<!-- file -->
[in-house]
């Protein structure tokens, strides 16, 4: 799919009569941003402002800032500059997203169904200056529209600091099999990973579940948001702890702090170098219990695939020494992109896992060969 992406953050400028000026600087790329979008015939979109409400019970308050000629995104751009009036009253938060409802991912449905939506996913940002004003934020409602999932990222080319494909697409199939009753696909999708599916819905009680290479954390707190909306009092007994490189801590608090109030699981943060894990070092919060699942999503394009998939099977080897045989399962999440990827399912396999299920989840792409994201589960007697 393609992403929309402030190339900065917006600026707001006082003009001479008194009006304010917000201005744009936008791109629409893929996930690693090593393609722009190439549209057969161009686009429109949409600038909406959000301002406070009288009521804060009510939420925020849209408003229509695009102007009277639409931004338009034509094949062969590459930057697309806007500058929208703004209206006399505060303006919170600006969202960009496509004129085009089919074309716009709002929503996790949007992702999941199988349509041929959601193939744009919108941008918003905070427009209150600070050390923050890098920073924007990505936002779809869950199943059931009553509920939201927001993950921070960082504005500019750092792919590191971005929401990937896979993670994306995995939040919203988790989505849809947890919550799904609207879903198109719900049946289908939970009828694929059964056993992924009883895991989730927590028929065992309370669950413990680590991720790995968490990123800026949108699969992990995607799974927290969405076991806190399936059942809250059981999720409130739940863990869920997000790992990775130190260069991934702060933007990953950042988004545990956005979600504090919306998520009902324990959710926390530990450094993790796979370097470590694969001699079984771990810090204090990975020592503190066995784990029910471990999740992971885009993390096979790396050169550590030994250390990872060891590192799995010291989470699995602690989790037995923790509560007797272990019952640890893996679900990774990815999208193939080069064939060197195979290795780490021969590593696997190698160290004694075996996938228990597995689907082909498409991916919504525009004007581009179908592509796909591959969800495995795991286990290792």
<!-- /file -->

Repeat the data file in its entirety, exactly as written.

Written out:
[in-house]
């Protein structure tokens, strides 16, 4: 799919009569941003402002800032500059997203169904200056529209600091099999990973579940948001702890702090170098219990695939020494992109896992060969 992406953050400028000026600087790329979008015939979109409400019970308050000629995104751009009036009253938060409802991912449905939506996913940002004003934020409602999932990222080319494909697409199939009753696909999708599916819905009680290479954390707190909306009092007994490189801590608090109030699981943060894990070092919060699942999503394009998939099977080897045989399962999440990827399912396999299920989840792409994201589960007697 393609992403929309402030190339900065917006600026707001006082003009001479008194009006304010917000201005744009936008791109629409893929996930690693090593393609722009190439549209057969161009686009429109949409600038909406959000301002406070009288009521804060009510939420925020849209408003229509695009102007009277639409931004338009034509094949062969590459930057697309806007500058929208703004209206006399505060303006919170600006969202960009496509004129085009089919074309716009709002929503996790949007992702999941199988349509041929959601193939744009919108941008918003905070427009209150600070050390923050890098920073924007990505936002779809869950199943059931009553509920939201927001993950921070960082504005500019750092792919590191971005929401990937896979993670994306995995939040919203988790989505849809947890919550799904609207879903198109719900049946289908939970009828694929059964056993992924009883895991989730927590028929065992309370669950413990680590991720790995968490990123800026949108699969992990995607799974927290969405076991806190399936059942809250059981999720409130739940863990869920997000790992990775130190260069991934702060933007990953950042988004545990956005979600504090919306998520009902324990959710926390530990450094993790796979370097470590694969001699079984771990810090204090990975020592503190066995784990029910471990999740992971885009993390096979790396050169550590030994250390990872060891590192799995010291989470699995602690989790037995923790509560007797272990019952640890893996679900990774990815999208193939080069064939060197195979290795780490021969590593696997190698160290004694075996996938228990597995689907082909498409991916919504525009004007581009179908592509796909591959969800495995795991286990290792």